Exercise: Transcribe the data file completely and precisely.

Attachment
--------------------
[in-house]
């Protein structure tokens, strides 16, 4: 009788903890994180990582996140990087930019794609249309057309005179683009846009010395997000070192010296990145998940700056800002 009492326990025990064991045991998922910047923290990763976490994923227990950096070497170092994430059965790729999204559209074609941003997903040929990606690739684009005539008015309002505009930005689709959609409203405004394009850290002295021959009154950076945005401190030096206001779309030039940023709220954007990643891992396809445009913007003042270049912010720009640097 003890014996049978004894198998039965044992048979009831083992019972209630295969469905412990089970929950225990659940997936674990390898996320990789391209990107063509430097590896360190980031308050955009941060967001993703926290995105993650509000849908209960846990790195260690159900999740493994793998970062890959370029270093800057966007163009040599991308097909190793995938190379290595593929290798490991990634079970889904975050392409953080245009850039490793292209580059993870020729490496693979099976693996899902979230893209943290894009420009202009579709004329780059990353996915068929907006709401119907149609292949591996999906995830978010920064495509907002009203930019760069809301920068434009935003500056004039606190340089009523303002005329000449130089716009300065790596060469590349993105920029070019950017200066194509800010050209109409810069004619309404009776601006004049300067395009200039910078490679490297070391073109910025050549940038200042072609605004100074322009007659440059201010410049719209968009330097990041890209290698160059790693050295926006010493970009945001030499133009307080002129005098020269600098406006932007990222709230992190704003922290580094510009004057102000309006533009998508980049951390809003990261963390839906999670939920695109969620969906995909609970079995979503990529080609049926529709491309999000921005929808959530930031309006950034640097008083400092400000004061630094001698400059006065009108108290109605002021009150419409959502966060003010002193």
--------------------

[in-house]
């Protein structure tokens, strides 16, 4: 009788903890994180990582996140990087930019794609249309057309005179683009846009010395997000070192010296990145998940700056800002 009492326990025990064991045991998922910047923290990763976490994923227990950096070497170092994430059965790729999204559209074609941003997903040929990606690739684009005539008015309002505009930005689709959609409203405004394009850290002295021959009154950076945005401190030096206001779309030039940023709220954007990643891992396809445009913007003042270049912010720009640097 003890014996049978004894198998039965044992048979009831083992019972209630295969469905412990089970929950225990659940997936674990390898996320990789391209990107063509430097590896360190980031308050955009941060967001993703926290995105993650509000849908209960846990790195260690159900999740493994793998970062890959370029270093800057966007163009040599991308097909190793995938190379290595593929290798490991990634079970889904975050392409953080245009850039490793292209580059993870020729490496693979099976693996899902979230893209943290894009420009202009579709004329780059990353996915068929907006709401119907149609292949591996999906995830978010920064495509907002009203930019760069809301920068434009935003500056004039606190340089009523303002005329000449130089716009300065790596060469590349993105920029070019950017200066194509800010050209109409810069004619309404009776601006004049300067395009200039910078490679490297070391073109910025050549940038200042072609605004100074322009007659440059201010410049719209968009330097990041890209290698160059790693050295926006010493970009945001030499133009307080002129005098020269600098406006932007990222709230992190704003922290580094510009004057102000309006533009998508980049951390809003990261963390839906999670939920695109969620969906995909609970079995979503990529080609049926529709491309999000921005929808959530930031309006950034640097008083400092400000004061630094001698400059006065009108108290109605002021009150419409959502966060003010002193």